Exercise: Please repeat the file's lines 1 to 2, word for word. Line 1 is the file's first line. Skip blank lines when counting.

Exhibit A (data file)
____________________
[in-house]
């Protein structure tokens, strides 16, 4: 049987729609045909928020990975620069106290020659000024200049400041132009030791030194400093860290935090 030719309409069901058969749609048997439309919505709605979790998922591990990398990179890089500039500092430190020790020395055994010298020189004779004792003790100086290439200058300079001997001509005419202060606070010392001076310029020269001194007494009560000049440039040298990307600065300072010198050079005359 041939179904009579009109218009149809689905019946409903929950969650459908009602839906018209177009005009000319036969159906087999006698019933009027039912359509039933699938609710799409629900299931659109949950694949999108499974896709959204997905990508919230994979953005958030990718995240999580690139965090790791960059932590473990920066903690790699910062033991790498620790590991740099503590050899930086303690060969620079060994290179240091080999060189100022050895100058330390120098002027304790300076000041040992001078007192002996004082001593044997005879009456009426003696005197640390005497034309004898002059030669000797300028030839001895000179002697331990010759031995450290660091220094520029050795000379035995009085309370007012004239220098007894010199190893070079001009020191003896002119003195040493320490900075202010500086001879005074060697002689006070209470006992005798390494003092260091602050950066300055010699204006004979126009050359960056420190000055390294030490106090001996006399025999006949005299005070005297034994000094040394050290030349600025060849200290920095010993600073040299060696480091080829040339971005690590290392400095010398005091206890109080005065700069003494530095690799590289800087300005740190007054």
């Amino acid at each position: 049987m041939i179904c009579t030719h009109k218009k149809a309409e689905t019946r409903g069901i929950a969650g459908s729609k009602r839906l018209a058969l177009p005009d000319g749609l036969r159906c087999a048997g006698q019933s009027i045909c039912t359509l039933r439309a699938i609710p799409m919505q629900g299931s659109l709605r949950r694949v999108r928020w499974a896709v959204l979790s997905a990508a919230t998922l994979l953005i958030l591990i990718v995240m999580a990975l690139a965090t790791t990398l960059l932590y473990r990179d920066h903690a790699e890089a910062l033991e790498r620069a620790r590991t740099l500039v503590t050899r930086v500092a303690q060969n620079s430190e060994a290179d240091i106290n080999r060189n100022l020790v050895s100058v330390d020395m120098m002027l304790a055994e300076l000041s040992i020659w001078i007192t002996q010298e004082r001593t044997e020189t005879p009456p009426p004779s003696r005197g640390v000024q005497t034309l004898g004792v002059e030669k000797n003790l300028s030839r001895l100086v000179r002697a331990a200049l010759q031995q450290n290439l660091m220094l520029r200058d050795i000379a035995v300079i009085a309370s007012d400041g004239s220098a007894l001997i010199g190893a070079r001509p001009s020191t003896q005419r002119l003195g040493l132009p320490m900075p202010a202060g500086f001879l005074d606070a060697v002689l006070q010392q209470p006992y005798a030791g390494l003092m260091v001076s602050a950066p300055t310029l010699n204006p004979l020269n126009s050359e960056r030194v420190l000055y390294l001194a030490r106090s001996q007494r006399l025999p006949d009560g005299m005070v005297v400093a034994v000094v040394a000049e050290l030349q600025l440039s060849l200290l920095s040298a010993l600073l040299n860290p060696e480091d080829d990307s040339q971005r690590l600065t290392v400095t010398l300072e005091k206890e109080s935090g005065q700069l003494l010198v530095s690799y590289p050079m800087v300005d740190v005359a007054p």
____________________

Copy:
[in-house]
């Protein structure tokens, strides 16, 4: 049987729609045909928020990975620069106290020659000024200049400041132009030791030194400093860290935090 030719309409069901058969749609048997439309919505709605979790998922591990990398990179890089500039500092430190020790020395055994010298020189004779004792003790100086290439200058300079001997001509005419202060606070010392001076310029020269001194007494009560000049440039040298990307600065300072010198050079005359 041939179904009579009109218009149809689905019946409903929950969650459908009602839906018209177009005009000319036969159906087999006698019933009027039912359509039933699938609710799409629900299931659109949950694949999108499974896709959204997905990508919230994979953005958030990718995240999580690139965090790791960059932590473990920066903690790699910062033991790498620790590991740099503590050899930086303690060969620079060994290179240091080999060189100022050895100058330390120098002027304790300076000041040992001078007192002996004082001593044997005879009456009426003696005197640390005497034309004898002059030669000797300028030839001895000179002697331990010759031995450290660091220094520029050795000379035995009085309370007012004239220098007894010199190893070079001009020191003896002119003195040493320490900075202010500086001879005074060697002689006070209470006992005798390494003092260091602050950066300055010699204006004979126009050359960056420190000055390294030490106090001996006399025999006949005299005070005297034994000094040394050290030349600025060849200290920095010993600073040299060696480091080829040339971005690590290392400095010398005091206890109080005065700069003494530095690799590289800087300005740190007054």